Avera Medical Minute: Changes in the weather affects those with Raynaud's Syndrome

SIOUX FALLS, S.D. (KSFY) - As winter drags on many of us complain about how the cold feels on our skin. But, for people who suffer from Raynaud's Syndrome the changes in the weather becomes more difficult.

One nurse has the condition and works to keep the syndrome at bay.

"The best way I can describe it is that your fingers and your toes go numb and then when you try to warm them up, it's almost like when your leg or foot falls asleep," Molly Dziedzic, who suffers from Raynaud's Syndrome, said.

Molly was diagnosed with an autoimmune disease when she was seven. In 2013, she was diagnosed with Graves' Disease, that's when Raynaud's Syndrome started to appear in her hands and feet.

"They will turn like bright, bright white, and then it started off with just my ring fingers, and now it's like you can see the clear cut-off of where it stops turning white," she said. "And then they kind of turn purple."

The syndrome shows up when there's a temperature change - turning hands from white to blue to red then back to normal. Blood vessels frequently tighten and squeeze or dilate and expand to the environment around us. But, for people with Raynaud's that response is exaggerated.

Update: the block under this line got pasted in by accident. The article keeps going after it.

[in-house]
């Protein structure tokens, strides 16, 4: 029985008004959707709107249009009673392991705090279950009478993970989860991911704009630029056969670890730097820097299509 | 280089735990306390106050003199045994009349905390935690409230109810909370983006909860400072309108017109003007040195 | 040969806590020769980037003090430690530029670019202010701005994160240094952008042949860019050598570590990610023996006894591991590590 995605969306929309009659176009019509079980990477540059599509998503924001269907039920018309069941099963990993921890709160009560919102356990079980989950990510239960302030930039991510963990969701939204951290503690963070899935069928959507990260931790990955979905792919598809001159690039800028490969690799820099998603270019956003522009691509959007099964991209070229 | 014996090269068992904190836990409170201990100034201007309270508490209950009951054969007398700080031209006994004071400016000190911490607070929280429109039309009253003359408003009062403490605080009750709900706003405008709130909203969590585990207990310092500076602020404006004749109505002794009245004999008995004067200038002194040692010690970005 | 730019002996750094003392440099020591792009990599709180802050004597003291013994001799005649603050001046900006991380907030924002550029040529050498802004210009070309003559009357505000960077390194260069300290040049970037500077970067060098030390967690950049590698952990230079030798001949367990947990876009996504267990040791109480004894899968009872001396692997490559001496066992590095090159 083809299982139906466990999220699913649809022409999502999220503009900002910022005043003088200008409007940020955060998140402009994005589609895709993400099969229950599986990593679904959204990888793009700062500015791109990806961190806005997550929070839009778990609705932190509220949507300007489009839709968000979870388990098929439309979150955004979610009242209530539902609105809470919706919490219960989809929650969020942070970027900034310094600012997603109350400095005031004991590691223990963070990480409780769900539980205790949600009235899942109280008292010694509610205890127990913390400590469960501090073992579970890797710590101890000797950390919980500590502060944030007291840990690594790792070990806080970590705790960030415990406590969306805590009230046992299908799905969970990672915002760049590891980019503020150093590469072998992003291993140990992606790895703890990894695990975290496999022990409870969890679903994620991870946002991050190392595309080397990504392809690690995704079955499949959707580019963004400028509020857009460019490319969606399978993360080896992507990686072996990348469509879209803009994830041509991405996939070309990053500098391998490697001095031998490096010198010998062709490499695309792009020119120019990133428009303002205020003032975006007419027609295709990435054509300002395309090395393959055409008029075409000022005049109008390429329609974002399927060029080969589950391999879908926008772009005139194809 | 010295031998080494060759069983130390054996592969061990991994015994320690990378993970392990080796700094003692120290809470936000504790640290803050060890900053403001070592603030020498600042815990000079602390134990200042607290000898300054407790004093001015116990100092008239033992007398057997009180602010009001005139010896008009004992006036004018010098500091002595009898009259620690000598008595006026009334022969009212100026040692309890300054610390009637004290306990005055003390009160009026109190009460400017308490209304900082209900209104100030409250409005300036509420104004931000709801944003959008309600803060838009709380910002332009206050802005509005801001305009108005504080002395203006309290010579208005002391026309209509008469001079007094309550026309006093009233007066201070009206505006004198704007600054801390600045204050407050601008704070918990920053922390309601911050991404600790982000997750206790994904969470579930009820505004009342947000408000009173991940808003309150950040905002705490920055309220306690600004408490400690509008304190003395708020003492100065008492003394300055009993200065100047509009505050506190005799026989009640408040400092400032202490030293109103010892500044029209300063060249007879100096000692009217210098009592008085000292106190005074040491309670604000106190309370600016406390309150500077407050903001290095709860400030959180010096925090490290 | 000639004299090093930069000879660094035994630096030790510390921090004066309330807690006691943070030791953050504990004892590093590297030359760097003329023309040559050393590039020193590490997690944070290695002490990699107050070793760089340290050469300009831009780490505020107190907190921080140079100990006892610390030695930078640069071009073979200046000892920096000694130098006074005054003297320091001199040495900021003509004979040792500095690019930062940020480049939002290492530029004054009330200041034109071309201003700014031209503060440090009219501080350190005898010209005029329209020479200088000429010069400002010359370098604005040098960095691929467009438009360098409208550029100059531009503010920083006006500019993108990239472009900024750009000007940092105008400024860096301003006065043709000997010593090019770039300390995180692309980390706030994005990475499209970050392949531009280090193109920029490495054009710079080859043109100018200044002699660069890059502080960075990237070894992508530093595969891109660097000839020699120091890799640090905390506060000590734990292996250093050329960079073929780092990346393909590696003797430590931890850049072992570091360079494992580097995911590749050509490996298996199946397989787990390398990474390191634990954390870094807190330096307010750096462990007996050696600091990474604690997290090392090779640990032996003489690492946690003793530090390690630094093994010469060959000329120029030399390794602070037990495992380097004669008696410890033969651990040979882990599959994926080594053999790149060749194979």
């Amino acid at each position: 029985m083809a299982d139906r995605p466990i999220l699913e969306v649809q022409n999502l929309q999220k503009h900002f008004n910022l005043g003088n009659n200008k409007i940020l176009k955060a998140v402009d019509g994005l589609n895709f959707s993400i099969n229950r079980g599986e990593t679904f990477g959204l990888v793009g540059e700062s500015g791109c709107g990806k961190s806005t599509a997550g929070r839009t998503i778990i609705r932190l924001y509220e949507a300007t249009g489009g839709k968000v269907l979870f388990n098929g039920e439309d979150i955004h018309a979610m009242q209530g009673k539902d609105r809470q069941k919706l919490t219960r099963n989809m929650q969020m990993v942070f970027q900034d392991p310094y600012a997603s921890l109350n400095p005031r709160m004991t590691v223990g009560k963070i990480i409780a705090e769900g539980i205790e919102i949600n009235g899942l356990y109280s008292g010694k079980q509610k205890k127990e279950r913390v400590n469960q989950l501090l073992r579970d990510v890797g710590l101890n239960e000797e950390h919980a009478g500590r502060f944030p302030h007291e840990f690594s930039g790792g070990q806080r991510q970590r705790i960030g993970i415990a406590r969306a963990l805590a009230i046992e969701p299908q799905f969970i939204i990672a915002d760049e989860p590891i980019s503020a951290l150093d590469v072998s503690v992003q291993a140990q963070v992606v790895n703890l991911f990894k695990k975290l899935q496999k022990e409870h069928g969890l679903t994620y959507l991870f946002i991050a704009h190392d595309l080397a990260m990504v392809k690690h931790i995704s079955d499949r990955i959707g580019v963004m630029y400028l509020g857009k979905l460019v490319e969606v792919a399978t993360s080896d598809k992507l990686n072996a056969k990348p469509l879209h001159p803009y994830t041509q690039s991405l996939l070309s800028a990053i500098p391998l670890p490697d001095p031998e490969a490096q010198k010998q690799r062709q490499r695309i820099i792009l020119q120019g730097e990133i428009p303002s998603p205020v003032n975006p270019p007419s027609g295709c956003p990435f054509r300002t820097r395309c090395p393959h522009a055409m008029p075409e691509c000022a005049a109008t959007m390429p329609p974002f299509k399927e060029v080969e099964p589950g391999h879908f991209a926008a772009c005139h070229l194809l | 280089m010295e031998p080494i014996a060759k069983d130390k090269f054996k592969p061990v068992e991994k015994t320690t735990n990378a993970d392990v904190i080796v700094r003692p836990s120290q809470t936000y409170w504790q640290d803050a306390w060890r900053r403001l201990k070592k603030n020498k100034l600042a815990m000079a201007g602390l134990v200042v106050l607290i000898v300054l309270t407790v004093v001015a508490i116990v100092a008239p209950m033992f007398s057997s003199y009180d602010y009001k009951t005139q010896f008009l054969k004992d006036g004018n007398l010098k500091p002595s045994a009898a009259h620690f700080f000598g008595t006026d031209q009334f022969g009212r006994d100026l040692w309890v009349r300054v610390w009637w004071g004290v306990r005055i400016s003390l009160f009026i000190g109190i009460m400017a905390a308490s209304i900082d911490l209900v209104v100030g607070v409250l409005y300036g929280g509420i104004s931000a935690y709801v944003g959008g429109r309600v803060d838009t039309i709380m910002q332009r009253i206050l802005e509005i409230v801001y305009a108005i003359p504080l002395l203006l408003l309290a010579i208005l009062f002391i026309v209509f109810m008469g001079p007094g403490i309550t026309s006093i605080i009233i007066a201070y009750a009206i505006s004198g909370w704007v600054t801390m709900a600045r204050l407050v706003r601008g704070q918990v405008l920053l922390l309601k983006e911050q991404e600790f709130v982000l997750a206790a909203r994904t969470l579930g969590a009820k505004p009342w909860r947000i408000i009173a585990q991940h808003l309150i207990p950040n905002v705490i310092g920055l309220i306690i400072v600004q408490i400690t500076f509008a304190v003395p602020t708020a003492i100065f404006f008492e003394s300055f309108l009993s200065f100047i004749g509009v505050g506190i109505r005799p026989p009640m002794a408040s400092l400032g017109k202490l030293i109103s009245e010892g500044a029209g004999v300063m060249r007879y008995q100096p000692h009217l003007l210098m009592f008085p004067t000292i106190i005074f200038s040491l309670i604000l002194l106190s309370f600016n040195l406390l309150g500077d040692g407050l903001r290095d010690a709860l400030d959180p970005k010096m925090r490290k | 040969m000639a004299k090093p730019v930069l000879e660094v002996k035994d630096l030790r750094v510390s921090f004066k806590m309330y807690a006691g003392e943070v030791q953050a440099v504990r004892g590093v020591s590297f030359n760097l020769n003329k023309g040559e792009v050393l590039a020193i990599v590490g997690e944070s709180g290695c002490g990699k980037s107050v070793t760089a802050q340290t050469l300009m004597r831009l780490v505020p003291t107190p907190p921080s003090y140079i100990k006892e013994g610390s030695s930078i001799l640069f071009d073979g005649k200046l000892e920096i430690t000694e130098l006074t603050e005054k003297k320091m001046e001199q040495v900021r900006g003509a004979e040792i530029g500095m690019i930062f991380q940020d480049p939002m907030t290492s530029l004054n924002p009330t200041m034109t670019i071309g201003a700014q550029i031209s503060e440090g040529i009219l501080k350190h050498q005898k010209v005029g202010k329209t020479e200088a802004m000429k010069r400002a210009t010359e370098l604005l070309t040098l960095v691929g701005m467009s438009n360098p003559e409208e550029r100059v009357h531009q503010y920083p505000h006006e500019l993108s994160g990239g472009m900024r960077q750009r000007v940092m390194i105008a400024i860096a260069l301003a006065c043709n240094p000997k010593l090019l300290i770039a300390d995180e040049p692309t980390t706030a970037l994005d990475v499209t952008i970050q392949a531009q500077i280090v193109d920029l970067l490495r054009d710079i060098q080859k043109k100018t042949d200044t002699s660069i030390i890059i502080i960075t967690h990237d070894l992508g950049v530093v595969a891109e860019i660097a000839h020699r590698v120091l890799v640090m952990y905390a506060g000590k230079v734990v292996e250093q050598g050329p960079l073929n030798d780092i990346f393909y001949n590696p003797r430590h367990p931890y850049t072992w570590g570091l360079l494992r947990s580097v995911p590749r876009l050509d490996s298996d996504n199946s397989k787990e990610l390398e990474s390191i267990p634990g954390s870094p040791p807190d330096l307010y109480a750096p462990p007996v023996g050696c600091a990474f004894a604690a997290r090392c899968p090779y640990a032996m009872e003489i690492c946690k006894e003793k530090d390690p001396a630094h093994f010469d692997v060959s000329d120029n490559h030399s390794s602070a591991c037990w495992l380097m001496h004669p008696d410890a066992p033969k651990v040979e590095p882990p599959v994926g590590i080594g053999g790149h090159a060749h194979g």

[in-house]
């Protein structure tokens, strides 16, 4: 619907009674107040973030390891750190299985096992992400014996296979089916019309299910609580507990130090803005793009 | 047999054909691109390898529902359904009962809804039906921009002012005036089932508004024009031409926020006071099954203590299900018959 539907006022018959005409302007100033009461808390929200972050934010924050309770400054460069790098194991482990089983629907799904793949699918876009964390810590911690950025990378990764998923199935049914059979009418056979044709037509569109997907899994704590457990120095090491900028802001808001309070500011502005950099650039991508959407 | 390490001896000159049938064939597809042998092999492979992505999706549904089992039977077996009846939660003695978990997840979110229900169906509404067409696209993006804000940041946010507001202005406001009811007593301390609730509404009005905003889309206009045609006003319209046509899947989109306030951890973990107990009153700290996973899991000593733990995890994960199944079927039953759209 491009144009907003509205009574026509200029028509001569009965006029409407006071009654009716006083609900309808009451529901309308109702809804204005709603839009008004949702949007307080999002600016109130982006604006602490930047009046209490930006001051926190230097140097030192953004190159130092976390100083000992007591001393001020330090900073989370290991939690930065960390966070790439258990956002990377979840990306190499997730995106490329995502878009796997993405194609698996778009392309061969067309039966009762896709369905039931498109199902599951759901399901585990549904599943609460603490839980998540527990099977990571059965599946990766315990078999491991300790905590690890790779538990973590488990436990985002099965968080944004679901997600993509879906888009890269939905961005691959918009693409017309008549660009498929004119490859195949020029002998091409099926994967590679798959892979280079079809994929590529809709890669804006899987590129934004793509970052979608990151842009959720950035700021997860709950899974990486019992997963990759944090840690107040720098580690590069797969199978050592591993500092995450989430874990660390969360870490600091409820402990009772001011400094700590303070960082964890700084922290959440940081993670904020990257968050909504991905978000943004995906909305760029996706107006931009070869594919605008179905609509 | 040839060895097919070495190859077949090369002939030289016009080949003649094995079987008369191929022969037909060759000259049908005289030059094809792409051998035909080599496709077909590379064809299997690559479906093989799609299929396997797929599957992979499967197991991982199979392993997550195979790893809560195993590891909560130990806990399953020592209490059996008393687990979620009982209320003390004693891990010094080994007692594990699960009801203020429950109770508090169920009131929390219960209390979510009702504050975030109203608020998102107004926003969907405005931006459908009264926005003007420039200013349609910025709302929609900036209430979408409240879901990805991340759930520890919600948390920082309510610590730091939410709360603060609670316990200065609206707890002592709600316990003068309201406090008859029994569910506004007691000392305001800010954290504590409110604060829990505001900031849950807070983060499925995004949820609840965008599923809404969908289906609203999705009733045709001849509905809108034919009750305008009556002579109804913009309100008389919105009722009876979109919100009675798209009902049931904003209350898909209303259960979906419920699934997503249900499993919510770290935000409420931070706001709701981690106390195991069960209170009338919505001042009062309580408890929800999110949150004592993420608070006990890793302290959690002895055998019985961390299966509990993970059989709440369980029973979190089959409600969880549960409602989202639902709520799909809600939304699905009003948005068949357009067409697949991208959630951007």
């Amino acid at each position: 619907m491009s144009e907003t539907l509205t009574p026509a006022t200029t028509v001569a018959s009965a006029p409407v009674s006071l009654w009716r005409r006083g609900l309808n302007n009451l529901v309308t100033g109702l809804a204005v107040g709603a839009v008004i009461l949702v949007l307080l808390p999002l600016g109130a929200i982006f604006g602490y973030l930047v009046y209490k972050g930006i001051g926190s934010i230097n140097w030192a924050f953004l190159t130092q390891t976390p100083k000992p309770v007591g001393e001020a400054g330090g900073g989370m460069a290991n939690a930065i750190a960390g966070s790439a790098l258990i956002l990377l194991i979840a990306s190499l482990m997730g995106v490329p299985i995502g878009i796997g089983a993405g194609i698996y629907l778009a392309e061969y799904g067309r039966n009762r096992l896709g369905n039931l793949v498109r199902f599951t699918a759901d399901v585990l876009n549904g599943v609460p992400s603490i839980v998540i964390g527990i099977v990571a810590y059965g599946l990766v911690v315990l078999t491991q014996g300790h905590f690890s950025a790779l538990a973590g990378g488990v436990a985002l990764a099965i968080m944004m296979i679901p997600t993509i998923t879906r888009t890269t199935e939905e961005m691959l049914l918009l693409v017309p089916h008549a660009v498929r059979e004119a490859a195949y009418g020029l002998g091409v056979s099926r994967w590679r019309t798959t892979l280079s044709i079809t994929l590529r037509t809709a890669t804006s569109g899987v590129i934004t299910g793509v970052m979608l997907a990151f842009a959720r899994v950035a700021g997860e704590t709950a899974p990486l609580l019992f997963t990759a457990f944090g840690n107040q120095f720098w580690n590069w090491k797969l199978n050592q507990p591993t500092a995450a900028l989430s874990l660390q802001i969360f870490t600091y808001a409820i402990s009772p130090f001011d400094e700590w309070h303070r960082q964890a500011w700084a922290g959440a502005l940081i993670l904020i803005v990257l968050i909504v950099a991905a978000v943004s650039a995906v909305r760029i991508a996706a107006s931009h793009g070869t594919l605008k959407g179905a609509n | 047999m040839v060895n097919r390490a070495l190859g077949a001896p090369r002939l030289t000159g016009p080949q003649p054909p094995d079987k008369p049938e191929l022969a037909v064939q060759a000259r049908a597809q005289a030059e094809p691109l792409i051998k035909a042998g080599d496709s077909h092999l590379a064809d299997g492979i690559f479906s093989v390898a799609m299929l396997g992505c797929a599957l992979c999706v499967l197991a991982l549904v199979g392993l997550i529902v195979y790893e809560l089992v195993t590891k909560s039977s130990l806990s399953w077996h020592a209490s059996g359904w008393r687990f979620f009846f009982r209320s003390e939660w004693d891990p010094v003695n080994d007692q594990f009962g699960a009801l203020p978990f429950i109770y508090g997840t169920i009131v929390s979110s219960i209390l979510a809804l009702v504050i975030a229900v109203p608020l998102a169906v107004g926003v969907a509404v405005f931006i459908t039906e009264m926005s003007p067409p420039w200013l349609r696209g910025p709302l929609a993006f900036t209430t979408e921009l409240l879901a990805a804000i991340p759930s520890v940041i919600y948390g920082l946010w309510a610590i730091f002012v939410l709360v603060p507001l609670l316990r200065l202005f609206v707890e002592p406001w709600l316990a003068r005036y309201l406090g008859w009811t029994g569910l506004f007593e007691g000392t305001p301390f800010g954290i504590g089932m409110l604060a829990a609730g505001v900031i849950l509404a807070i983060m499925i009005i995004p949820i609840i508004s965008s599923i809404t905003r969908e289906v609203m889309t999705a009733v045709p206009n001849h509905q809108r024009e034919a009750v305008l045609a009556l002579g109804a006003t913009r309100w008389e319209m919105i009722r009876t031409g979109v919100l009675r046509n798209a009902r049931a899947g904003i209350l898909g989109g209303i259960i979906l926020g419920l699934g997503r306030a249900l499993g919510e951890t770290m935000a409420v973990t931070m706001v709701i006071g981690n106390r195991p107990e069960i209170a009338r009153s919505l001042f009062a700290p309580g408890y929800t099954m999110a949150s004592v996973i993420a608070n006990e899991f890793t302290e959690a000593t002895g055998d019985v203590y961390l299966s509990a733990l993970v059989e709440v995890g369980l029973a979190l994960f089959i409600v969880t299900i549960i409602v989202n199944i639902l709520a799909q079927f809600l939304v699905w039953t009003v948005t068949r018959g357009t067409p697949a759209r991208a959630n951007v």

"The vessels constrict and become tighter to the point that they don't have blood flow into the extremities like the fingers and toes," Dr. Kara Petersen, an Avera Rheumatologist, said.

Dr. Petersen says there are two categories of the syndrome - primary and secondary.

Primary tends to happen to teens or people in their twenties. Doctors don't have a good explanation for the condition for those who have the primary syndrome. Secondary occurs due to another condition or disease.

"Some times medications can trigger it," she said. "So, we often review the patients' medication list looking for things that might be contributing to this. In some cases, it's another disease process like Lupus or Scleroderma or Rheumatoid Arthritis, an autoimmune disorder, which can be frequently associated with Raynaud's phenomenon."

Patients can have pain, numbness, tingling, or clumsiness with their fingers or toes because of the syndrome.

For Molly, she has found different ways to keep from triggering those symptoms, like bundling up before going outside or keeping her hands warm by sitting on them.

"I can leave work and have I can have two pairs of gloves on and get out to my car, and when I get home they're still bright white," she said. "And then, I typically just run them under warm water, not supposed to be hot water because a lot of people can't feel their fingers."

But, once her hands warm back up - things are back to normal.

"My hands are really dry especially because of it so being a nurse and constantly using hand sanitizer doesn't help it," she said. "But, once they warm up they aren't too affected."

Doctors at Avera say that if you are showing signs and symptoms of Raynaud's Syndrome to be sure to get your hands and feet checked out.

For more information, visit avera.org.